By the numbers: With core CPI rising 5.6% Y/Y in March, inflation has ebbed from its peak of 9.1% last summer, but remains well above the Fed's 2% goal. The April number is expected to show little if any progress, with economists expecting the headline CPI number to rise 0.4% in April, up from the 0.1% increase in March (on a Y/Y basis, that comes to a 5.0% rate, unchanged from the prior month's rate). Core CPI, which excludes the volatile food and energy sectors, is also expected to increase 0.4%, unchanged from the March M/M increase (with a rise of 5.5% Y/Y vs. the March print of 5.6%).
As the Fed shifts to a meeting-by-meeting approach for its rate decisions, and insists that the data will inform those choices, each economic data point could spark market volatility, wrote Mott Capital Management's Michael Kramer. "The CPI swaps market forecasts a significant drop in inflation between now and June, with the year-over-year rate of change falling to around 3%, and remaining between 3%-3.5% until the end of 2023. This makes the April number somewhat crucial, as the swaps market has generally been repricing inflation rates higher throughout the year."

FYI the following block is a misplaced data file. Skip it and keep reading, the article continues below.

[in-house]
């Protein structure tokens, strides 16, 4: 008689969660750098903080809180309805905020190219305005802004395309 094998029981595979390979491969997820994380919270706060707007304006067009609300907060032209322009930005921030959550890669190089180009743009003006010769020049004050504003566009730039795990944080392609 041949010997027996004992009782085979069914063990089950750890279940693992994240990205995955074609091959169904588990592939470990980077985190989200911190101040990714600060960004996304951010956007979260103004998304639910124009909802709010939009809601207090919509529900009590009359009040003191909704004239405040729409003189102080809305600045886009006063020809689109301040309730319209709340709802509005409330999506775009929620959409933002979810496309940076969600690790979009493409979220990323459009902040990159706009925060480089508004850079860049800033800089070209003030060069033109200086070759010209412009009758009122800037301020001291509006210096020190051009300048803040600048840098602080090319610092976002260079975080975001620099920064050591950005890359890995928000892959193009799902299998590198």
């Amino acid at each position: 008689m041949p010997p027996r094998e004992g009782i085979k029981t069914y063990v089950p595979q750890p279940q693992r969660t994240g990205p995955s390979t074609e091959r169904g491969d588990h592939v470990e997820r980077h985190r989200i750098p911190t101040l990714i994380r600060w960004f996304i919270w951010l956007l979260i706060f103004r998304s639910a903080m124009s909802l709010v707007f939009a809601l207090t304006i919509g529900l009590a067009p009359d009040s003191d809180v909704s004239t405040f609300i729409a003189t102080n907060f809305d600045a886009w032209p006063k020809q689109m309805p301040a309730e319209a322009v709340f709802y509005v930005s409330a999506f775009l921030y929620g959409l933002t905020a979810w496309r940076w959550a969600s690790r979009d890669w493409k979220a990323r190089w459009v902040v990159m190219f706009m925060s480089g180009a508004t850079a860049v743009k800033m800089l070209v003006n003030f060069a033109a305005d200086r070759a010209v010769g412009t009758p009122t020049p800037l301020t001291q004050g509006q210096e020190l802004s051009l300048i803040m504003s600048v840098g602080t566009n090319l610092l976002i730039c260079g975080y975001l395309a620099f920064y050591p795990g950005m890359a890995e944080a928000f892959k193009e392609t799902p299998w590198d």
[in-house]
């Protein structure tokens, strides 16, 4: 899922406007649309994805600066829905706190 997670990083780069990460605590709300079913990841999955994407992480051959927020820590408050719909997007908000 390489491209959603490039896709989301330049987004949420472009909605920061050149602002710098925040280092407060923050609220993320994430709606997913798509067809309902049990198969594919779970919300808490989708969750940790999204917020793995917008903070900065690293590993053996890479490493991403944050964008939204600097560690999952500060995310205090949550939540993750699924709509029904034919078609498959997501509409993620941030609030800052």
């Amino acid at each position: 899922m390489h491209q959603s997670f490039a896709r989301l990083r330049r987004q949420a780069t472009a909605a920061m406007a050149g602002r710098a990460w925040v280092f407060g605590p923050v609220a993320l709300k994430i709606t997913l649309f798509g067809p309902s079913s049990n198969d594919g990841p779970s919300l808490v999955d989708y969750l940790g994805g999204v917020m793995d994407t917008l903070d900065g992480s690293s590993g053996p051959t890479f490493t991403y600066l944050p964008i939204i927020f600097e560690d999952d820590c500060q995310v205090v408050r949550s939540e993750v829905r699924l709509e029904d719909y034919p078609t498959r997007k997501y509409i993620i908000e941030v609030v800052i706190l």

Outlook: Another big Fed consideration is the renewed volatility hitting the banking industry. Regional bank stocks continued their whipsaw action on Tuesday as concerns about deposits continued to unnerve the financial sector. Lots of fingers have been pointed at short sellers putting regional banks under undo pressure since the collapse of SVB, and has even prompted talk about whether the SEC should halt the short selling of regional bank shares. The regulator banned short selling on more than 1,000 banking stocks in 2008, but is such a drastic move likely in this scenario? (96 comments)